Amodei critical of Trump’s call for voter-fraud investigation, doubts funding for Mexican wall would pass U.S. House

January 26, 2017 – By Ray Hagar, Nevada Newsmakers

Nevada’s 2nd U.S. House District Rep. Mark Amodei, the Nevada chair of Donald Trump’s presidential campaign, was critical of Trump’s call for an investigation into voter fraud for 2016 election, doubts funding for Trump’s proposed wall on the Mexican border could pass in the House of Representatives and hopes Trump will not resort to governing by executive order.

Those were just a few of the topics that Amodei, R-Carson City, touched on during the broadcast of a Nevada Newsmakers program.

Earlier this week, Trump told congressional leaders that he lost the popular vote to Hillary Clinton because of 3 million to 5 million illegal votes. When asked about Trump’s subsequent call for a major investigation into the 2016 election, Amodei said:


“First of all, since some of it is obviously political, it’s like ‘Hey you won. OK? You won,” Amodei said. “So let’s start moving forward and making the folks who voted for you look smart.”

Trump has signed executive orders in his first week in office to beef up immigration and border security. But to get the money to build his proposed wall on the Mexican border, he will need help from Congress, which controls the purse-strings of U.S. government.

Although Republicans have the majority in both houses of Congress, Amodei sees little chance of border-wall funding getting approved in the U.S. House of Representatives.

Veteran Nevadan Journalist Ray Hagar is known for fair and tough reporting and invigorating commentary.

“I don’t think you are going to get any Democratic votes to fund a wall as a campaign promise, a blanket statement,” Amodei said. “That means you will you need 218 Republican votes. In our (Republican) conference now, I think we can lose 27 votes (and still pass it.) But I know from history, the Republican herd … we could lose 27 votes on whether you want the sun to come up in the west or the east.”

Current details of Trump’s wall are so sketchy that Amodei said he would — at this time — have a hard time voting for it.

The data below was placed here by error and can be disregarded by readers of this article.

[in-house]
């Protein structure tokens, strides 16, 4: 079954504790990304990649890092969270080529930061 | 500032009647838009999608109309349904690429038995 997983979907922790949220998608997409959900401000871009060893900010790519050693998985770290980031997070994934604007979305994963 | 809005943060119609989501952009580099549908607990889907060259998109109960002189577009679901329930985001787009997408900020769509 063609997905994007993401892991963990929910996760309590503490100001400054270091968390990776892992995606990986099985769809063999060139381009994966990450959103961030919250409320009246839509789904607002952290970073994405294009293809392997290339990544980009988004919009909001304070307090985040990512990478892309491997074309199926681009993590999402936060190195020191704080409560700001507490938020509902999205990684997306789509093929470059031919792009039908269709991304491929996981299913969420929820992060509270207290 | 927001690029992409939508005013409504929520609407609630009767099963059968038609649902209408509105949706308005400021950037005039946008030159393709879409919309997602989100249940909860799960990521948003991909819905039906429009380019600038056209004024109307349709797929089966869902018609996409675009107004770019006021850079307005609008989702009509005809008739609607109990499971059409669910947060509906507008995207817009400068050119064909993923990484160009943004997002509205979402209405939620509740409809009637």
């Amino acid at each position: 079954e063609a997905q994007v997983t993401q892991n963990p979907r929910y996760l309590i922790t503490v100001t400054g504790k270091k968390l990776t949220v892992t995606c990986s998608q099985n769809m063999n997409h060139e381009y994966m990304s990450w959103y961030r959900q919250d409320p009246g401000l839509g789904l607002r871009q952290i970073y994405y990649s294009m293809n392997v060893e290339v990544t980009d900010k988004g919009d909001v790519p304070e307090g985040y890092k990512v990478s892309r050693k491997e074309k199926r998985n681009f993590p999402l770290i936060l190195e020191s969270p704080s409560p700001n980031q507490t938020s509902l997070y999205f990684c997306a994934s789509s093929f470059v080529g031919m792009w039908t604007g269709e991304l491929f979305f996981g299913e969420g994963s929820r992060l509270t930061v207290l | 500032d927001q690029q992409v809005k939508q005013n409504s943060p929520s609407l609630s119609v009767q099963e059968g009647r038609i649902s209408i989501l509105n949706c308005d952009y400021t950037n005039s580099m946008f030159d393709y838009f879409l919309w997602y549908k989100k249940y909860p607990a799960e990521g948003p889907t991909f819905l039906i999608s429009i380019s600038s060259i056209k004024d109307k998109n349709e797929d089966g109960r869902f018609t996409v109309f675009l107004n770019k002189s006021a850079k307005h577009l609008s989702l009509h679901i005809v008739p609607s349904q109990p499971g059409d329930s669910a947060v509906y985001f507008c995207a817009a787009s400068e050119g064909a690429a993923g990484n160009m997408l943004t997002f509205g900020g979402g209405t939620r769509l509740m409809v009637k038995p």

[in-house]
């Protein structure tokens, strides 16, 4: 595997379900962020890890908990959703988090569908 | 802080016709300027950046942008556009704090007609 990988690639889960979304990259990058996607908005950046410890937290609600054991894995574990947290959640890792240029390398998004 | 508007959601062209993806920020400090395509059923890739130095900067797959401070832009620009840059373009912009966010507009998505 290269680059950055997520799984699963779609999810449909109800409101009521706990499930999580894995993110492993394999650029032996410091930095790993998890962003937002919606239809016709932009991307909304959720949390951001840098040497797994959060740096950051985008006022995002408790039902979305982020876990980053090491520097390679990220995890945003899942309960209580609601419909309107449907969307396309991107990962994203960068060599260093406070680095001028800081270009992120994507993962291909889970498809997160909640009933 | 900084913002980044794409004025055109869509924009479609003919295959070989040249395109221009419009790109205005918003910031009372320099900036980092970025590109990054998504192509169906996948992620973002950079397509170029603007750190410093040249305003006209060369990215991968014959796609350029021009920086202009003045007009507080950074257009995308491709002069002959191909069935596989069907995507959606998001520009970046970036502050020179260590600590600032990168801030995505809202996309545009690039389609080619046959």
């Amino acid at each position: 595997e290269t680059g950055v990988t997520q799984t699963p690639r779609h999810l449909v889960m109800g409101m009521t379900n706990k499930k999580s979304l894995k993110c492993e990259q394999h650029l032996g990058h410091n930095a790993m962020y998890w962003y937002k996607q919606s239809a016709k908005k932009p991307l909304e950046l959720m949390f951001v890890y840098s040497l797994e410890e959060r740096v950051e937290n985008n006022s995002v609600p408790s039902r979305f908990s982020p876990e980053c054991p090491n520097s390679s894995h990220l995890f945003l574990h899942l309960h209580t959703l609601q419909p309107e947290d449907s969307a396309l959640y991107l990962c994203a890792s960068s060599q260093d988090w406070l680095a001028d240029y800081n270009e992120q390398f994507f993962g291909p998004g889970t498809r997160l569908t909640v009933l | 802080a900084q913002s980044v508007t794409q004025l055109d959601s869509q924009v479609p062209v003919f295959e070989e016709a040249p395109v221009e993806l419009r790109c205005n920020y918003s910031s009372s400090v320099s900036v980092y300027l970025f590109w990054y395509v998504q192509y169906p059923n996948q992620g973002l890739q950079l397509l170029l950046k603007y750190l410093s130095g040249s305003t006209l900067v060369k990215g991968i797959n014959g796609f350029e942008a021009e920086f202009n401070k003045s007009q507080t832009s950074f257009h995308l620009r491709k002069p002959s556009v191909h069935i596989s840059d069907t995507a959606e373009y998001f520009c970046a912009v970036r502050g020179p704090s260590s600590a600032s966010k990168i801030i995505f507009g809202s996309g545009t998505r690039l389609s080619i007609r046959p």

“I want to know if the wall is 2,000 miles (long) and I suspect it is not,” he said. “I want to know if double fences are a better deal and what are we trying to provide there? We are trying to provide security for our borders — first and foremost. So is it fences? Is it a wall? Is it technology? Is it personnel? I suspect that over 2,000 miles in the Southwestern United States that it is a mix of things. So to be a good trooper, I am not going to walk out and vote for a wall just to say I voted for it.”

Trump promised in campaign speeches that Mexico would pay for the wall but now Trump is sliding, Amodei said.

“The rhetoric was pretty tough in the campaign and everybody heard it,” Amodei said. “It is all on the record with the capital R.

“The follow-through already, for instance, on the wall is now, ‘Well maybe we’ll have to pay for it but we’ll get Mexico to pay us back.’ That’s a long ways from ‘We are going to build the wall and they’re gonna pay for it,’ ” Amodei said.

Trump has signed other executive orders in his first week, including two to move forward with construction of the Keystone XL and Dakota Access pipelines.

Amodei is concerned about Trump bypassing Congress and governing via executive order — something Republicans were highly critical of President Obama for doing when he was president.

“Here is the problem: I would hope that this does not end up being sort of a hypocritical time,” Amodei said. “Because I can assure you, in the 63 or 64 months I have been there (in Congress), I’ve ranted and raved about executive orders and overreach. Republicans have sued the last administration over it. And I sure hope, we are not going to have — as the main governing tool of the new administration — the executive order. And oh by the way, Congress, you just follow up and clean up after us with funding afterwards.”

Amodei said he is concerned Trump will treat Congress with the same contempt Obama did.

“I guess the frustration you hear in my voice is, Barrack Obama treated Congress like it was something that didn’t exist,” Amodei said. “I hope we have not traded in the Donkey Democratic flavor of that for the Republican Elephant flavor of that. I thought (Vice President) Mike Pence’s presence would go against that. But I can tell you I have a concern about that, quite frankly, right now.”

Amodei said he did not regret being Trump’s Nevada campaign chair and was glad Trump was elected. Trump, however, did not carry Nevada.

“I think it is important that we give this guy a chance, so we will see,” Amodei said of Trump. “Make no mistake — I’d rather be trying this this than going the way we were for the last eight years.”

Amodei also praised Trump’s ability to lead large organizations.

“I don’t know him personally” but “for what I know, he is an excellent chief executive,” Amodei said. “I mean he is. So he’s got himself in the ultimate chief executive’s job and I expect him to be, as far as he administers that, to be really good.

“Make no mistake about it, the guy is pretty good at running an organization.”

Yet Trump have has lacked tact in dealing with the other branches of government during his first week in office, Amodei said.

“There is a word in here that I think is appropriate and that is finesse,” Amodei said. “You need to use some finesse in acknowledging the other two branches of government.”

To watch this episode of Nevada Newsmakers, click here.

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